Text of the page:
Religious communities are mission driven and it is generally a given that those who resist conforming with the program will find themselves judged and perhaps ostracized unless they adopt it. It’s common knowledge that Judaism consists of Torah study and fulfilling mitzvot (commandments). This being the case, one would not be surprised to find that Jews disinclined to learn and perform mitzvot would feel pressure to drop out unless they conform. This not being the case may have to do with a famous Sukkot midrash.

One of the most powerful expressions of Jewish unity is the midrash which compares the parts of the arbeh minim (the etrog, myrtle, palm branch and willow sets used ritually during the Sukkot holiday) to 4 different exemplars of the Jewish community. The etrog represents Jews who study and do, the myrtle those study but don’t do, the palm branch those who do but who don’t study, and the lowly willow, which symbolizes those who neither study Torah nor deign to observe its commandments. The message of unity is found in the fact that the set is invalid and the ritual may not be performed unless all 4 parts are bound together. That is, unless the Jews who refuse to study and observe the mitzvot are included in our religious community, our community is like an incomplete arbeh minim set – invalid and failed.

It’s worth noting that the midrash does not so much as hint that the nonobservant should somehow be persuaded to improve. Quite the opposite; they have a vital role to play just as they are – unlearned and impious. The Talmud relates an episode where an heretical sect sought to thwart a Sukkot Temple ceremony featuring the willow branches. The troublemakers hid the willows under a pile of rocks before Shabbat and this was discovered only after Shabbat had already begun. Extracting the willow branches would incur a violation of the Shabbat rules. The sages were therefore stuck, but their unlearned, nonobservant brethren had no such compunctions. They immediately stepped up, in violation of religious standards cleared the rubble, and thereby saved the day.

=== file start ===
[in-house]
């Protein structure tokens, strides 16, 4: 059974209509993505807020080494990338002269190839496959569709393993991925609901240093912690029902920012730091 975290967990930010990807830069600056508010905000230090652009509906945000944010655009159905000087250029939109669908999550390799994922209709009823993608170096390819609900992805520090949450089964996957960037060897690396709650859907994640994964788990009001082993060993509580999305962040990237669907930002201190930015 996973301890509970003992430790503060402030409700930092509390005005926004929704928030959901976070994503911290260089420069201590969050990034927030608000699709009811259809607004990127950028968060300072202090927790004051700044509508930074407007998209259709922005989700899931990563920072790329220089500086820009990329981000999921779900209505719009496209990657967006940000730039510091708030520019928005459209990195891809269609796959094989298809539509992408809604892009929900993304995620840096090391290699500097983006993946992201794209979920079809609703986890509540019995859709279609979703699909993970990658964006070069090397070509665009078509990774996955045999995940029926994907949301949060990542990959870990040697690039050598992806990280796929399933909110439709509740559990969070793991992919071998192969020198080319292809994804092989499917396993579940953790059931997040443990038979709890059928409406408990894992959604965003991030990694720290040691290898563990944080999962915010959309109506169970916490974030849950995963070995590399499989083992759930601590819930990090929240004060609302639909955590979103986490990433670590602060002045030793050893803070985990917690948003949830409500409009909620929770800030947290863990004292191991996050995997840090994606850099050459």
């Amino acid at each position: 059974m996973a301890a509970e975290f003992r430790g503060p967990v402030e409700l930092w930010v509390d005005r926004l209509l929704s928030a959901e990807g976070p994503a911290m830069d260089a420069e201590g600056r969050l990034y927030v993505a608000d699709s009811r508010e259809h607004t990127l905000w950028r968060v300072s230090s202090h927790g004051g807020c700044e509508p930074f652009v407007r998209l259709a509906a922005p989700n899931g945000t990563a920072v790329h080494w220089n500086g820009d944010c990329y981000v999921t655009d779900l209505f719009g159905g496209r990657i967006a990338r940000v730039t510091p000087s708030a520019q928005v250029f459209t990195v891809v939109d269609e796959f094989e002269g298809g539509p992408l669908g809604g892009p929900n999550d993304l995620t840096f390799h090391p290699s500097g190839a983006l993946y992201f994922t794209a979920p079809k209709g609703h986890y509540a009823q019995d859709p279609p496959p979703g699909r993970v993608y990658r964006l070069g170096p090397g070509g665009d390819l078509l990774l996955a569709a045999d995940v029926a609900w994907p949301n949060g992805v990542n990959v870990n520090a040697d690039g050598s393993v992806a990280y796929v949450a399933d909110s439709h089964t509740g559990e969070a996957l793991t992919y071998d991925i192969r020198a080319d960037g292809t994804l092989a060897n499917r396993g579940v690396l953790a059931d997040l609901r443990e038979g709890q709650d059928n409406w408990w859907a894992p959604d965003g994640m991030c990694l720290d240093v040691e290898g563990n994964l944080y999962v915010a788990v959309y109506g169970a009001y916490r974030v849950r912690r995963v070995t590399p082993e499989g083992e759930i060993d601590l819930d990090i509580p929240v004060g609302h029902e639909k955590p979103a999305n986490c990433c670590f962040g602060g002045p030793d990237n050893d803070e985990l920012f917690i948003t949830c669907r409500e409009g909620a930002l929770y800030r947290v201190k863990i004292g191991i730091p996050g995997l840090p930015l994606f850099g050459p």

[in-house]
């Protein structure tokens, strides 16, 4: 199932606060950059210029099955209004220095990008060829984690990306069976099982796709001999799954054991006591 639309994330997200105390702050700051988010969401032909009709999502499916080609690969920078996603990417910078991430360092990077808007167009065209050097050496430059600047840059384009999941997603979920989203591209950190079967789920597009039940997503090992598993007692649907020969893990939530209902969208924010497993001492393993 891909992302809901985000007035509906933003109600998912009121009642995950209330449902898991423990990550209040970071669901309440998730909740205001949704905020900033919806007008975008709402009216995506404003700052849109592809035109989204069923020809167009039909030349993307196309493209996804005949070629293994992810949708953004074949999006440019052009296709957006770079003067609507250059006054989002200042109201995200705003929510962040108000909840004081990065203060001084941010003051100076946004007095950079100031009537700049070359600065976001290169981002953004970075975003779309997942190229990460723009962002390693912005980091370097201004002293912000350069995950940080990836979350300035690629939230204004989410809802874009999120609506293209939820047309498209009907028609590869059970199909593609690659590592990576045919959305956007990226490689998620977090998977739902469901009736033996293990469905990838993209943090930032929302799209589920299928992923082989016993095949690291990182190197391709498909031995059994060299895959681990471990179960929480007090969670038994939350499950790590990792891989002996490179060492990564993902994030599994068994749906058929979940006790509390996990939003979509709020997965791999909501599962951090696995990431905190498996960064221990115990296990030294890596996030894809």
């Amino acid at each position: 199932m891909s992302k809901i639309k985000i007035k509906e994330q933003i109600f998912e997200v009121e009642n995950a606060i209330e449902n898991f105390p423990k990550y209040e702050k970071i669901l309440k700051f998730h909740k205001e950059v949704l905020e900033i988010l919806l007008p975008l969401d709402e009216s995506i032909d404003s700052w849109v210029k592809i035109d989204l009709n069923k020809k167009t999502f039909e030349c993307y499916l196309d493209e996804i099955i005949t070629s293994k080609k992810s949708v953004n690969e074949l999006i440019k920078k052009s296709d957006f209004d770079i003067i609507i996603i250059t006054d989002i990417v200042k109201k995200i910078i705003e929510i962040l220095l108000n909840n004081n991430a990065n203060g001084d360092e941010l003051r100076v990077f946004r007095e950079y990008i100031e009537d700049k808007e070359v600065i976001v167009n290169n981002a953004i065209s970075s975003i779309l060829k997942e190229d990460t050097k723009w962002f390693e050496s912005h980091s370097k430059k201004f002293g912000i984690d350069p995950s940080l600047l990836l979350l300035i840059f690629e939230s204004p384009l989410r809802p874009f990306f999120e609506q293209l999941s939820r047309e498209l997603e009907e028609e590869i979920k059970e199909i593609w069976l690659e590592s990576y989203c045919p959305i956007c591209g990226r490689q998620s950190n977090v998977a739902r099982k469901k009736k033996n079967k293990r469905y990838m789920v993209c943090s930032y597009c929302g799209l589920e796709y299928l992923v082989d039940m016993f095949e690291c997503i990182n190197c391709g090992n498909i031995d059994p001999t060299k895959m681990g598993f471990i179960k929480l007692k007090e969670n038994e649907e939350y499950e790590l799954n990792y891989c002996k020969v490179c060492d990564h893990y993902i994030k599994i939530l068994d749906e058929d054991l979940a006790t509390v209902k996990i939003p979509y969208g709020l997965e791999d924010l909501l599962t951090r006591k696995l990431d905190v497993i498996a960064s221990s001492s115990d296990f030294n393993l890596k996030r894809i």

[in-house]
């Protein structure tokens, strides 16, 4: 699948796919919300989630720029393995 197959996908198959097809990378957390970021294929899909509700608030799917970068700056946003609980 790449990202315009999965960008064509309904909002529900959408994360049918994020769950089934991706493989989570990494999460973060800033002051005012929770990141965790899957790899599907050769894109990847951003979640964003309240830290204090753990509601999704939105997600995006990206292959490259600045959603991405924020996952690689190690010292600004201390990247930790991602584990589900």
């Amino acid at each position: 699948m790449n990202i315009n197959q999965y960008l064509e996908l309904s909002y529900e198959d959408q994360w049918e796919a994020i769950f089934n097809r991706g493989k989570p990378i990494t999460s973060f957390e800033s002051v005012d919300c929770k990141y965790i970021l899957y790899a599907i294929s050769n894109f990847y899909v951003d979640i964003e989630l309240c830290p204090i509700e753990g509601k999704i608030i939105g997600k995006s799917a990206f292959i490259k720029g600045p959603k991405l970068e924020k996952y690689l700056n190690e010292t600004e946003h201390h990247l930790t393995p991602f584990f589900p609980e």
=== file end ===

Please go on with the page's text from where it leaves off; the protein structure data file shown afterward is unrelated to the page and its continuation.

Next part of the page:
Perhaps this story offers a historical reason why the willow symbolizes those who neither study nor observe. Due to their cavalier attitude about the details of religious behavior, these adventitious Jews were able to save the willow ceremony in the Temple. In doing so, they violated the Jewish religion. They also made Jewish observance possible for the others.

B’yedidut (w/friendship),

Rabbi Mitch Levine